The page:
Weekend Novelist
I have been writing since first grade, though never in cursive. I love reading historical fiction and no period captivates me more than the Wars of the Roses.

imageSource: 16th-century sundial in Chipping Campden. © Lonnie Colson.

If you were to ask a modern reader “the hour,” they would likely glance down at their ubiquitous wrist watch and tell you the time down to the minute. We have become accustomed to the fact that the day begins and ends at midnight. In North America and Europe, we even use daylight savings in an attempt to maximize the amount of sunlight during our waking hours. It is a notion that would have been wholly incomprehensible to the average fifteenth-century man.

By 1436, the year in which The Second Great Mortality is set, mechanical clocks keeping a standardized hour had begun to appear in large cities such as London. However, for residents of the fictional Colleville situated in a remote corner of Gloucestershire, the day is divided into twelve equal hours beginning at sunrise and ending at sunset. Likewise, the night is also thought to be divided into twelve segments. It would be several more centuries before the development of minutes and seconds in timekeeping.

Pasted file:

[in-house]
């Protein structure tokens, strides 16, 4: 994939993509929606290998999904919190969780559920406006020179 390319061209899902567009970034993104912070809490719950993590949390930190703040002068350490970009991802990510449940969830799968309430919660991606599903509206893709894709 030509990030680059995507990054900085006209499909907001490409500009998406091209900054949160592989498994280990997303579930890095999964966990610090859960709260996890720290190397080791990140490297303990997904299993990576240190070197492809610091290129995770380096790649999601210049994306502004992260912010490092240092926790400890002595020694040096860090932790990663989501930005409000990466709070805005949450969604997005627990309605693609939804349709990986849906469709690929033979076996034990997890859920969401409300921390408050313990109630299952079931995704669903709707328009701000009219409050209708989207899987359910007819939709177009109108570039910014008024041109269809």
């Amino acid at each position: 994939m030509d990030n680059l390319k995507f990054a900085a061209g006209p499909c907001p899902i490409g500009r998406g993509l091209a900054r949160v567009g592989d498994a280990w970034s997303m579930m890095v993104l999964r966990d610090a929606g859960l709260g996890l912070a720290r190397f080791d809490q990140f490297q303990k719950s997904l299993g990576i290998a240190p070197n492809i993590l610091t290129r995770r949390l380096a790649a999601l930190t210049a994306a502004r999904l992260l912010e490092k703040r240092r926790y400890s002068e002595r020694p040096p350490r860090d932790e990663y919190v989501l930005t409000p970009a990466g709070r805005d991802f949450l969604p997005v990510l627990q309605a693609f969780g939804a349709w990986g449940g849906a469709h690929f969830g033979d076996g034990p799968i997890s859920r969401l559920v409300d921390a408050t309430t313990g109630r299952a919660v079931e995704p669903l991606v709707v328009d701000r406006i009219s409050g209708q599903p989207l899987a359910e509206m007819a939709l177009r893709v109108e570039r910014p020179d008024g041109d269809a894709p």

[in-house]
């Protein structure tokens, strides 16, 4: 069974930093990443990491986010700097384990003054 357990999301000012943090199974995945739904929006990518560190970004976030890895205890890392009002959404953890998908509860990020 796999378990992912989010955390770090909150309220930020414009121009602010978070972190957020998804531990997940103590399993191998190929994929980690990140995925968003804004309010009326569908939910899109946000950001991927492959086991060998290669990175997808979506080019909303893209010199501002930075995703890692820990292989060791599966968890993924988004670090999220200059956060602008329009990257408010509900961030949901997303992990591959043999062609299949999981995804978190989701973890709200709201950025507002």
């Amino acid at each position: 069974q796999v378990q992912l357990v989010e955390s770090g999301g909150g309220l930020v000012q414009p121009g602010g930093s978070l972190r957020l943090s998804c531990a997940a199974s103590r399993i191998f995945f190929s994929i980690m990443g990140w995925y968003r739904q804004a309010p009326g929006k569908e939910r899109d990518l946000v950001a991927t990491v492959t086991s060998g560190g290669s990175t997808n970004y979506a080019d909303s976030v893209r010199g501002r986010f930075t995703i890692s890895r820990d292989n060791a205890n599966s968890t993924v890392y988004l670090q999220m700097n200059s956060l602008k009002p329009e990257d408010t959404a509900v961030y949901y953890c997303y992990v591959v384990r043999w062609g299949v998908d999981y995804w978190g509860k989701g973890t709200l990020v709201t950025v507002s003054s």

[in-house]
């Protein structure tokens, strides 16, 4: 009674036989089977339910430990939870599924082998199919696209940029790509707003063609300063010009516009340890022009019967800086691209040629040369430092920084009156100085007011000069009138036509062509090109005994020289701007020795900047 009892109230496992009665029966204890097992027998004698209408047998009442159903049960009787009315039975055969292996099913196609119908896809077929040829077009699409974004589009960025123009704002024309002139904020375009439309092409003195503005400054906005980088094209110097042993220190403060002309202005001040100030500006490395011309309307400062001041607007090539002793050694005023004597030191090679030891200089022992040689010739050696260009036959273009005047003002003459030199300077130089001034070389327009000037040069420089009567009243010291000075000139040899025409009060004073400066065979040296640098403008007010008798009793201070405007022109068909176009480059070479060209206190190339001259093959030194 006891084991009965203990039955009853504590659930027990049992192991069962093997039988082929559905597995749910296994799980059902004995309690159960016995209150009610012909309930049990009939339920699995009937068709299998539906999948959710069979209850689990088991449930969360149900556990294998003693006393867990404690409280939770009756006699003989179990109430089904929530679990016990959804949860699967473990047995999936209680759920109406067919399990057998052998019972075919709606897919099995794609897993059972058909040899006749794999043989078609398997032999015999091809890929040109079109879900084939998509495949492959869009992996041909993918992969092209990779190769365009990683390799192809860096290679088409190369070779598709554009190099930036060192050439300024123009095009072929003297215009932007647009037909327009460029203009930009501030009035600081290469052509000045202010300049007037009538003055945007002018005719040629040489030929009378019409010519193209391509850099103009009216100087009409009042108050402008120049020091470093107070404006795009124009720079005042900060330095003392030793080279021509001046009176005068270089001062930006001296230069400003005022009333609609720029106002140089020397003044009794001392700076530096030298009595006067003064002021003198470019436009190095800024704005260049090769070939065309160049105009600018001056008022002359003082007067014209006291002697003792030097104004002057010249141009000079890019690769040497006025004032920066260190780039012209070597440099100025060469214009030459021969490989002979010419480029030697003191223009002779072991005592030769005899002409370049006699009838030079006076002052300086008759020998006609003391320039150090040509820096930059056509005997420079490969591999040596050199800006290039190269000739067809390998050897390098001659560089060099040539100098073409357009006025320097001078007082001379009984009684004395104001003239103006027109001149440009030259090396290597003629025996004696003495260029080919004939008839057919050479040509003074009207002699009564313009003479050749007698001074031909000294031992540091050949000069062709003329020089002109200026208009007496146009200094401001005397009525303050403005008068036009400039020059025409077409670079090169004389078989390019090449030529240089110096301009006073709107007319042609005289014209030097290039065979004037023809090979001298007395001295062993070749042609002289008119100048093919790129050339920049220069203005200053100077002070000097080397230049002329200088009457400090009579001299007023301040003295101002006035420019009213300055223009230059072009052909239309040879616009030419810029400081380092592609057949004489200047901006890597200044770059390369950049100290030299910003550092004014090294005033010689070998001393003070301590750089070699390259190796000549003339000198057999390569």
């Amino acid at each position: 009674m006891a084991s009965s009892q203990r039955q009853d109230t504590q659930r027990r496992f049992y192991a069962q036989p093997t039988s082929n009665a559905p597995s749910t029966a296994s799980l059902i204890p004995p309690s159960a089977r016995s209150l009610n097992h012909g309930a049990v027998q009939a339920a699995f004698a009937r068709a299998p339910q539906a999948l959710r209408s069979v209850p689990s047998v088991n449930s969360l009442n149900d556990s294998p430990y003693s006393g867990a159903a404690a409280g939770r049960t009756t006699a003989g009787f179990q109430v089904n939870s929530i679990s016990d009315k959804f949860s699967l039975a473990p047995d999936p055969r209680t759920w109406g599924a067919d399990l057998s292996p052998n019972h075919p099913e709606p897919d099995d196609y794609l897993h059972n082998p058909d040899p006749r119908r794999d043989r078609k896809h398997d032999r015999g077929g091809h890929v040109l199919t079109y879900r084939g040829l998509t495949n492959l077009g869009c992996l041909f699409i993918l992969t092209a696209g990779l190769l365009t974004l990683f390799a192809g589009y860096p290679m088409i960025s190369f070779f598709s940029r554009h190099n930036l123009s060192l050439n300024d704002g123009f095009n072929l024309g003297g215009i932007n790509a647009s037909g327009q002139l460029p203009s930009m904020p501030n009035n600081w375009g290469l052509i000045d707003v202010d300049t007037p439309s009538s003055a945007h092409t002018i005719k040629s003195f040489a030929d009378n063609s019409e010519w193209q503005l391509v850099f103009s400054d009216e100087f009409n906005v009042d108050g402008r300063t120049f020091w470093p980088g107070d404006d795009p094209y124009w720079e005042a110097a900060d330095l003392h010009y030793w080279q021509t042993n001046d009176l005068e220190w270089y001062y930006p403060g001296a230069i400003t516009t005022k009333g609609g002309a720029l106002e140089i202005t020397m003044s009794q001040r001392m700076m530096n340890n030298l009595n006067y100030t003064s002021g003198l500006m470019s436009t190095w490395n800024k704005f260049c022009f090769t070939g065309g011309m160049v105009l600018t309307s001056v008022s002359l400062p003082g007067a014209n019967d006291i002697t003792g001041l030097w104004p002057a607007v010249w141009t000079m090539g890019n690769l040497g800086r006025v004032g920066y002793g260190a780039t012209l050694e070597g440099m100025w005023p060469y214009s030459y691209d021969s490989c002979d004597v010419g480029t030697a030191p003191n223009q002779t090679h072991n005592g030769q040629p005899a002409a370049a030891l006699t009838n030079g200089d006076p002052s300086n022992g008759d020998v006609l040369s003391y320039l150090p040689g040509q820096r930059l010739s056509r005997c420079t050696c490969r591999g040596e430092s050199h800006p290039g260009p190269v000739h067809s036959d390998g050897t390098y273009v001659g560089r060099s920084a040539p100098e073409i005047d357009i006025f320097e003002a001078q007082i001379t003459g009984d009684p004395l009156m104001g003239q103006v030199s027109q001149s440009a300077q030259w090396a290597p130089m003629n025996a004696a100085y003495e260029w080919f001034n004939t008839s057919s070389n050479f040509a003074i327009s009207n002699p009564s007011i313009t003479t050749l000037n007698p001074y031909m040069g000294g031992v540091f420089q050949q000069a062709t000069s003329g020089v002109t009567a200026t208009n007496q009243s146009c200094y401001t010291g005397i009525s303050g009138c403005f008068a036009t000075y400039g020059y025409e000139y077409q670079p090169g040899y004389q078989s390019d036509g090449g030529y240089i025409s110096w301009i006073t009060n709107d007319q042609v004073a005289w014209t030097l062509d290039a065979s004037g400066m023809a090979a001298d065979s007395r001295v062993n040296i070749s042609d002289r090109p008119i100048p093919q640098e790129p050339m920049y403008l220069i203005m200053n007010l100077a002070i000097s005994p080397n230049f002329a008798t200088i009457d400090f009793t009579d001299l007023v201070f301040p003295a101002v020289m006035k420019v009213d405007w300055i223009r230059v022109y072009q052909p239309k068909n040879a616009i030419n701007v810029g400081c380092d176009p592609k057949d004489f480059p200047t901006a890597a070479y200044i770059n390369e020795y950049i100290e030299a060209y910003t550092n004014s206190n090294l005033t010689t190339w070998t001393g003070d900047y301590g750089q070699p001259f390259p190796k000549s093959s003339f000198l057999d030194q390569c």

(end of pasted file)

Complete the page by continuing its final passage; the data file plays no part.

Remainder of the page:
Sundials can be seen on the sun-ward side of the tallest buildings and towers. The bells of Saint Wystan’s do not chime every hour of the day and night, but instead only mark the eight canonical hours of prayer (see the chart below). As the day lengthens and shortens, so do the hours of the day. At the onset of Sir Richard’s tale, each hour of the day is short, equating only 39 minutes to the modern reader. The concept of timekeeping in minutes and second would not develop for several more centuries.

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The Second Great Mortality is a tale of Pestilence, warfare, and un-death. It represents my first full-length work of fiction. Proceeds from its sale will directly contribute to my jousting addiction.